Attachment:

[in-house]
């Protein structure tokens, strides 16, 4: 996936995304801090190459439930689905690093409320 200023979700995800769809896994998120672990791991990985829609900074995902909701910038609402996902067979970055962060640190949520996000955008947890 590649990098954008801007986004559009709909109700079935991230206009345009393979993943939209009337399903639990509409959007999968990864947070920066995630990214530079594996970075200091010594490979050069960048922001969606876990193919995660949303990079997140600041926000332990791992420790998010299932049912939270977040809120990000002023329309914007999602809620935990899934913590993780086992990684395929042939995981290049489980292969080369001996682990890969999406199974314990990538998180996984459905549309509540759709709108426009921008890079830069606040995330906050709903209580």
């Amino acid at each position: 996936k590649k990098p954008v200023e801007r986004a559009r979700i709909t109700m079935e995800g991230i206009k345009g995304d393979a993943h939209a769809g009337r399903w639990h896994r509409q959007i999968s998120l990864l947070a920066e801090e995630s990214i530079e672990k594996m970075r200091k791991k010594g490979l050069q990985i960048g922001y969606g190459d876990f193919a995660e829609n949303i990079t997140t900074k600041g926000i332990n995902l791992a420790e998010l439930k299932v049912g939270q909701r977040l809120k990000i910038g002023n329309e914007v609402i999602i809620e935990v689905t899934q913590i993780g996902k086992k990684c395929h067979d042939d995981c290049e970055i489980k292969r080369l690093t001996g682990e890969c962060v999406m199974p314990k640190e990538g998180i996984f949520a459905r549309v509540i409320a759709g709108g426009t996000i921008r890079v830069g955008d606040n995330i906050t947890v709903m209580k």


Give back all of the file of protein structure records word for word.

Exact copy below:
[in-house]
């Protein structure tokens, strides 16, 4: 996936995304801090190459439930689905690093409320 200023979700995800769809896994998120672990791991990985829609900074995902909701910038609402996902067979970055962060640190949520996000955008947890 590649990098954008801007986004559009709909109700079935991230206009345009393979993943939209009337399903639990509409959007999968990864947070920066995630990214530079594996970075200091010594490979050069960048922001969606876990193919995660949303990079997140600041926000332990791992420790998010299932049912939270977040809120990000002023329309914007999602809620935990899934913590993780086992990684395929042939995981290049489980292969080369001996682990890969999406199974314990990538998180996984459905549309509540759709709108426009921008890079830069606040995330906050709903209580």
């Amino acid at each position: 996936k590649k990098p954008v200023e801007r986004a559009r979700i709909t109700m079935e995800g991230i206009k345009g995304d393979a993943h939209a769809g009337r399903w639990h896994r509409q959007i999968s998120l990864l947070a920066e801090e995630s990214i530079e672990k594996m970075r200091k791991k010594g490979l050069q990985i960048g922001y969606g190459d876990f193919a995660e829609n949303i990079t997140t900074k600041g926000i332990n995902l791992a420790e998010l439930k299932v049912g939270q909701r977040l809120k990000i910038g002023n329309e914007v609402i999602i809620e935990v689905t899934q913590i993780g996902k086992k990684c395929h067979d042939d995981c290049e970055i489980k292969r080369l690093t001996g682990e890969c962060v999406m199974p314990k640190e990538g998180i996984f949520a459905r549309v509540i409320a759709g709108g426009t996000i921008r890079v830069g955008d606040n995330i906050t947890v709903m209580k």